“It’s a family dynamic,” Rizzo said. “We make decisions as a group. There are no knee-jerk decisions, no snap judgments. It’s a deliberate process that takes the knowledge and the support of the whole family.”
This isn’t how Ted Lerner built the Nationals. It’s how Ted Lerner lives his life. He’s so disciplined that until recently, his longtime tailor kept the same waist measurement from his 30s — and now he has to take them in. He’s so pious that he won’t attend Friday night games because of the Jewish Sabbath. Those qualities are reflected in his stewardship of the Nationals.
Family first and last
By the time Major League Baseball decided to move the Montreal Expos to Washington following the 2004 season, the Lerners had flirted with sports ownership before. Mark Lerner thinks he was probably 8 when he began pestering his father, one of the most successful real estate developers in the country, about owning a team.
“I guess I’m at fault,” Mark said in an interview Friday at Nationals Park that his two sisters joined by video conference. “Since I was a little guy, I always said to my dad, ‘Wouldn’t it be cool to have one of our own?’ ”
Still, to pursue the town’s new baseball team, Ted and Mark couldn’t be the only Lerners on board. “It was kind of a guy thing at the time,” Debra said. Because decisions such as this have to be an everyone thing, the family wrestled with it. When they decided to move forward, Mark sent flowers to his sisters.
“He knew we might have a venture one day that we wanted to pursue and we’d need his support,” Debra said.
To get the team, the Lerners would not only have to pay MLB’s asking price of $450 million but also beat out a half-dozen competitors. The arbiter was Bud Selig, then baseball’s commissioner, who invited Ted Lerner to his office in Milwaukee as part of the interview process. Lerner, who also includes sons-in-law Ed Cohen and Bob Tanenbaum in his businesses and family decision-making, brought his entire family.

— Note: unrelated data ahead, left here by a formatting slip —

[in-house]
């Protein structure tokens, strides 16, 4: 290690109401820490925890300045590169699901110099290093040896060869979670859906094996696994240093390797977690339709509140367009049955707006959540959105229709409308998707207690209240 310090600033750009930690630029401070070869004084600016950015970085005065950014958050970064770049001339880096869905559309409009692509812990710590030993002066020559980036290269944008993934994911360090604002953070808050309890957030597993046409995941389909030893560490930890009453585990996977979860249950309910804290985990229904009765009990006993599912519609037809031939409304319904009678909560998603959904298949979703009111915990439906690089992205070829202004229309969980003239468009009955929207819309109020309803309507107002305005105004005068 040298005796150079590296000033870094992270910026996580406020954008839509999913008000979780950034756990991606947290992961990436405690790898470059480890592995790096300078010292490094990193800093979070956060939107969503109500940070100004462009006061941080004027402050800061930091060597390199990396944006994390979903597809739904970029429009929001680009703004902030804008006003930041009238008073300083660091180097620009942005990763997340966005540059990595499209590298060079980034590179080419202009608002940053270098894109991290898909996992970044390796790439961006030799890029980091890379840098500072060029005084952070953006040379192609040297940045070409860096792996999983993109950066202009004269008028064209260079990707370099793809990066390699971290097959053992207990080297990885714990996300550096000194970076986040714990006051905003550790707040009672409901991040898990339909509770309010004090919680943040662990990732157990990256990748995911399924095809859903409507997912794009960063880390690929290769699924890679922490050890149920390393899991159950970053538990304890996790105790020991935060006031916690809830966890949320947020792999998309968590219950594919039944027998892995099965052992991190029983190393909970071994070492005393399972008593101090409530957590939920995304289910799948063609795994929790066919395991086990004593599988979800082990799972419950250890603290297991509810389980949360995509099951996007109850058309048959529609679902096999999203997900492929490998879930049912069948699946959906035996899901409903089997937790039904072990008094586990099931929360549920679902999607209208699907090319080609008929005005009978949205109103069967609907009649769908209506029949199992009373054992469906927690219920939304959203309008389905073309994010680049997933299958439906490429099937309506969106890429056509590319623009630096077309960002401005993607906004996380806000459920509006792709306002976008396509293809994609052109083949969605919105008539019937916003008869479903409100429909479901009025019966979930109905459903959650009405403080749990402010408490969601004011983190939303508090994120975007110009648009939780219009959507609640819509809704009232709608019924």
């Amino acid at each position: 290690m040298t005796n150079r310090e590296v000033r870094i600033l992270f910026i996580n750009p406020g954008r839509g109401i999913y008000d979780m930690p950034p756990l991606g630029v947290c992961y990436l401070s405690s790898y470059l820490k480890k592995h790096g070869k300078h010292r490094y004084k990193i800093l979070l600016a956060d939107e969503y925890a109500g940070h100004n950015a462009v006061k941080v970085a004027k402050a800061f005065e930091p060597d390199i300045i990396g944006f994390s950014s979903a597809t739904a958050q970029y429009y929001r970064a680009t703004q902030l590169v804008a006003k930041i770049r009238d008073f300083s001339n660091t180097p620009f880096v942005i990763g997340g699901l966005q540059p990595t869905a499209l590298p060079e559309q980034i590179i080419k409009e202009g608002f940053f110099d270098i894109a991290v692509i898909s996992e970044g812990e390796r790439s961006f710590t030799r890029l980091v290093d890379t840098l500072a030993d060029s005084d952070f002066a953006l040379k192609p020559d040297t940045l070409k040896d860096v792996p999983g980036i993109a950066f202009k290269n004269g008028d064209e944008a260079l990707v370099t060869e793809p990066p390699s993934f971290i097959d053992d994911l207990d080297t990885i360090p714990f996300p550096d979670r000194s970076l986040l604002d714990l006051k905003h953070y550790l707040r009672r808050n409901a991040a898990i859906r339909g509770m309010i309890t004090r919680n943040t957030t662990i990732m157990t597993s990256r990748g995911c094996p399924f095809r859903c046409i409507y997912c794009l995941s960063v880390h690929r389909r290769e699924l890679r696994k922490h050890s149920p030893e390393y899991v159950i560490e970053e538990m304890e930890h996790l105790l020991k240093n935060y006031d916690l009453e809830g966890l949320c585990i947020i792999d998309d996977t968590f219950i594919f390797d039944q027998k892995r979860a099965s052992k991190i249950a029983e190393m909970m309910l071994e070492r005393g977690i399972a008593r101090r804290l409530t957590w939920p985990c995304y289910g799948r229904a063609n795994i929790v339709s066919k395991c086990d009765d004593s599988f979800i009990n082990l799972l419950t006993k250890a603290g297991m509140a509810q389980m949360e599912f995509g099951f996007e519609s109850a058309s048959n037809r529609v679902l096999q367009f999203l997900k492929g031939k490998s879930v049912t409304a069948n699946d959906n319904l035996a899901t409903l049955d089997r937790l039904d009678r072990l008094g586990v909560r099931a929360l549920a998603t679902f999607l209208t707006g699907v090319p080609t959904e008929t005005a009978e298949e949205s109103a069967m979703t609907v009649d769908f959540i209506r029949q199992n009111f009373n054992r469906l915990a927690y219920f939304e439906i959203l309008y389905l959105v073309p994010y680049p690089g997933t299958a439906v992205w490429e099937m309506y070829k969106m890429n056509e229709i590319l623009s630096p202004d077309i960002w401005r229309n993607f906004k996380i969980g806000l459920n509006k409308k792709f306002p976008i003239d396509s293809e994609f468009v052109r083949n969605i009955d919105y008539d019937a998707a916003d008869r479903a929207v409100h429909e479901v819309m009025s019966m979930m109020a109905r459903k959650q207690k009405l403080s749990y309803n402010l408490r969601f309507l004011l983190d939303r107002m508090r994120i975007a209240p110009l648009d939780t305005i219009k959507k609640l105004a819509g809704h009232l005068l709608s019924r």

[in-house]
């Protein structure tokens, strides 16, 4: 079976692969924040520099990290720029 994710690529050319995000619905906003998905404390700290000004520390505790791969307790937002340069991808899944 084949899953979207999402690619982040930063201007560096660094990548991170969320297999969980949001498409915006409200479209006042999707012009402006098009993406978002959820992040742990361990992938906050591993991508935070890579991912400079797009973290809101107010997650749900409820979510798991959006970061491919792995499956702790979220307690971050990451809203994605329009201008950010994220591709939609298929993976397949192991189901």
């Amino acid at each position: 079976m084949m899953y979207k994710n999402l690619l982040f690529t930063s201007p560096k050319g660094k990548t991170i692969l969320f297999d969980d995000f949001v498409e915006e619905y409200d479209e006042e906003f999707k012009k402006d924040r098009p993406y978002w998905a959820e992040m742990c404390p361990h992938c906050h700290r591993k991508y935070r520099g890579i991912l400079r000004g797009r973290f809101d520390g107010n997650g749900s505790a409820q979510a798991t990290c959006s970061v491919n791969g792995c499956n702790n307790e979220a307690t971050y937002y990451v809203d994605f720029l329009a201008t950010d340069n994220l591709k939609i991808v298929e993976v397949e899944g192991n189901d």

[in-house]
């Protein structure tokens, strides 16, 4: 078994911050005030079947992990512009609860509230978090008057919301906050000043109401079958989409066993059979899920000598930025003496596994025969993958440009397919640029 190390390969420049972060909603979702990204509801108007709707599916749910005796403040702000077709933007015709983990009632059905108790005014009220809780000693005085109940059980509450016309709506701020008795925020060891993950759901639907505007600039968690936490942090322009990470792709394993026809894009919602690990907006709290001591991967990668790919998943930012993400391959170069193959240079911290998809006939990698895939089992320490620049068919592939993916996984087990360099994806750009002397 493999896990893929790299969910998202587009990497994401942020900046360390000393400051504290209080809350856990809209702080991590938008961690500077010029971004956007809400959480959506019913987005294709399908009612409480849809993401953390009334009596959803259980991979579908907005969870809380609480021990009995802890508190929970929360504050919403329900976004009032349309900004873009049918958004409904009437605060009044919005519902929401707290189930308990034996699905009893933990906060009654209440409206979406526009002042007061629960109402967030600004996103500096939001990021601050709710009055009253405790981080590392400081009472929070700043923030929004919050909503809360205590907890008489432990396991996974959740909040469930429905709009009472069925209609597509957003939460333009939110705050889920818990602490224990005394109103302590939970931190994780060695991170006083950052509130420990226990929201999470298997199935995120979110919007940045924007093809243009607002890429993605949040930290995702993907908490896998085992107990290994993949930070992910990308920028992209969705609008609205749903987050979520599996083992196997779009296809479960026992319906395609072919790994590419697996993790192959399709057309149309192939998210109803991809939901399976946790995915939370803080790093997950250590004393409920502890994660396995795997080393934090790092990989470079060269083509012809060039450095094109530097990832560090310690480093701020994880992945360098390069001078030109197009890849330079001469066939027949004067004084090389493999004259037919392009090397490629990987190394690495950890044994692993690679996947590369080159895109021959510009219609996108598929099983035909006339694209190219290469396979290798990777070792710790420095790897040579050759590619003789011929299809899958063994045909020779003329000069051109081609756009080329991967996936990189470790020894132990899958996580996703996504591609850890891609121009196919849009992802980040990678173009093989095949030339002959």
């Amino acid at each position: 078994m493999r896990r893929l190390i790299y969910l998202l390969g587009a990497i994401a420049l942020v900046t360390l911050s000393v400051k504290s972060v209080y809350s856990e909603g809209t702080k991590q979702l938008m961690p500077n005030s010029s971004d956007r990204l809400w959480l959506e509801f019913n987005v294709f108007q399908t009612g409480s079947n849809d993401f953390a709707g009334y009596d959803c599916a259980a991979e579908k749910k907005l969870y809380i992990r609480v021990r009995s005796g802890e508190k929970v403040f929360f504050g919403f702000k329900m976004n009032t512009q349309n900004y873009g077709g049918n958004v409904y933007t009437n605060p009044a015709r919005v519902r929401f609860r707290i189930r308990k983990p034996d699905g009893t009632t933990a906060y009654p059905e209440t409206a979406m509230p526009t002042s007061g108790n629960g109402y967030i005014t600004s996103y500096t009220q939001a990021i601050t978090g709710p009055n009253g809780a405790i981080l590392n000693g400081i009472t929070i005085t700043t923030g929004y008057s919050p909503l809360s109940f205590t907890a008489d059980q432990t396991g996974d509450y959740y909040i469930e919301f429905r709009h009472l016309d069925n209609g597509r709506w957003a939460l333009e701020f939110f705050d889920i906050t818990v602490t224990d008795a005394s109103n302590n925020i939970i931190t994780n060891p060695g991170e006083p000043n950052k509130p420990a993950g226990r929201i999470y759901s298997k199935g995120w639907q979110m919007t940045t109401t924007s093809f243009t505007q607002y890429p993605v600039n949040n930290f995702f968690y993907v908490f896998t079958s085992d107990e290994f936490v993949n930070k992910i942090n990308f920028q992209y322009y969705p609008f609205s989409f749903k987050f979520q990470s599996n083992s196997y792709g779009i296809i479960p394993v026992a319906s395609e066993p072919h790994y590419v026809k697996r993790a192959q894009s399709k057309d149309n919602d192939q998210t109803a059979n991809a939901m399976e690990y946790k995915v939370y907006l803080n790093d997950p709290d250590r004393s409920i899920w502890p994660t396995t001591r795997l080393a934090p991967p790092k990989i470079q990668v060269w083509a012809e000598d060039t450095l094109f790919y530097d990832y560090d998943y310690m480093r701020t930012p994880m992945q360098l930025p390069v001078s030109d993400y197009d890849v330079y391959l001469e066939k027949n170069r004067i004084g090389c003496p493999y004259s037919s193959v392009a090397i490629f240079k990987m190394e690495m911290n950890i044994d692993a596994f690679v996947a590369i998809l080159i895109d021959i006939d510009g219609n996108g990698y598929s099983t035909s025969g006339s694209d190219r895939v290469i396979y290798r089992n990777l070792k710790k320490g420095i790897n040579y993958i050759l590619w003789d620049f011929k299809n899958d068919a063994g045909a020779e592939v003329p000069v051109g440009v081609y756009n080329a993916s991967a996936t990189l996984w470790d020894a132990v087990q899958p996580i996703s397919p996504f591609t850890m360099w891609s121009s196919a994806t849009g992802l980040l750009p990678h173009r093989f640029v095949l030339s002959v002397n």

Selig had previously owned the Milwaukee Brewers, which he turned into a family business. He had a strong affinity not only for local ownership but for family ownership. Selig’s mentor in baseball had been John Fetzer, the late owner of the Detroit Tigers, a family guy.
“When Ted came to Milwaukee with his family, he said, ‘I know how you felt about Mr. Fetzer,’ ” Selig said in a phone interview last week. “He told me he was going to be my John Fetzer of this generation. The only thing I’ll say: He didn’t disappoint me.”
A different kind of business
The Lerners officially took control of the team in July 2006, and if he taught those who worked for him and others throughout baseball about his own family’s importance in the operation, the baseball experience reminded his family of his defining characteristic: patience.